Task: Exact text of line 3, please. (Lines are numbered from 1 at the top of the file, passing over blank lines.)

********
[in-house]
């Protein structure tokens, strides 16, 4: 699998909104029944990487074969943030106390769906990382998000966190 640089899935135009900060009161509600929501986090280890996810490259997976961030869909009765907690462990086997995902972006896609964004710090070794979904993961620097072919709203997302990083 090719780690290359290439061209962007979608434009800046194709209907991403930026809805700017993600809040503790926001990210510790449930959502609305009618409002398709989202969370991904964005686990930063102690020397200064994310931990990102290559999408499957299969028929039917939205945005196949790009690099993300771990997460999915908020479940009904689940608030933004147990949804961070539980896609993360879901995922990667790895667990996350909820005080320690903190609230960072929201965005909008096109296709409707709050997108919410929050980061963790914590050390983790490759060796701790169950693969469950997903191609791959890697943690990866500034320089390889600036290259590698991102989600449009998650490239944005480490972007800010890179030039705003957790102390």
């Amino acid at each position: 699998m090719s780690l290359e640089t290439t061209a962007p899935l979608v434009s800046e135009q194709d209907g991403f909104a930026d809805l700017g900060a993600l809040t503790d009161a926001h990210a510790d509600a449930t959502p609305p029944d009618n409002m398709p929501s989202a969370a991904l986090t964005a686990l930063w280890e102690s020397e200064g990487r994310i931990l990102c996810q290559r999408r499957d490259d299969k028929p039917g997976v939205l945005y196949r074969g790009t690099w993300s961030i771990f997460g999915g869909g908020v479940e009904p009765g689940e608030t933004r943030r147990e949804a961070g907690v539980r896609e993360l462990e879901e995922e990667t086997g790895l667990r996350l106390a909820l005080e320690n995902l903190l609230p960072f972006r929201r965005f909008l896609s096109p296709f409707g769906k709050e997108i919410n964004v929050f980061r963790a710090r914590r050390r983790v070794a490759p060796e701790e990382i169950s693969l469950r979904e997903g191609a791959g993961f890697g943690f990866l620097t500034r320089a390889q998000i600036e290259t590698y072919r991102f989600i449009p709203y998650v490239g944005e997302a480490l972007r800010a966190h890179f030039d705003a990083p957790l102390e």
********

């Amino acid at each position: 699998m090719s780690l290359e640089t290439t061209a962007p899935l979608v434009s800046e135009q194709d209907g991403f909104a930026d809805l700017g900060a993600l809040t503790d009161a926001h990210a510790d509600a449930t959502p609305p029944d009618n409002m398709p929501s989202a969370a991904l986090t964005a686990l930063w280890e102690s020397e200064g990487r994310i931990l990102c996810q290559r999408r499957d490259d299969k028929p039917g997976v939205l945005y196949r074969g790009t690099w993300s961030i771990f997460g999915g869909g908020v479940e009904p009765g689940e608030t933004r943030r147990e949804a961070g907690v539980r896609e993360l462990e879901e995922e990667t086997g790895l667990r996350l106390a909820l005080e320690n995902l903190l609230p960072f972006r929201r965005f909008l896609s096109p296709f409707g769906k709050e997108i919410n964004v929050f980061r963790a710090r914590r050390r983790v070794a490759p060796e701790e990382i169950s693969l469950r979904e997903g191609a791959g993961f890697g943690f990866l620097t500034r320089a390889q998000i600036e290259t590698y072919r991102f989600i449009p709203y998650v490239g944005e997302a480490l972007r800010a966190h890179f030039d705003a990083p957790l102390e």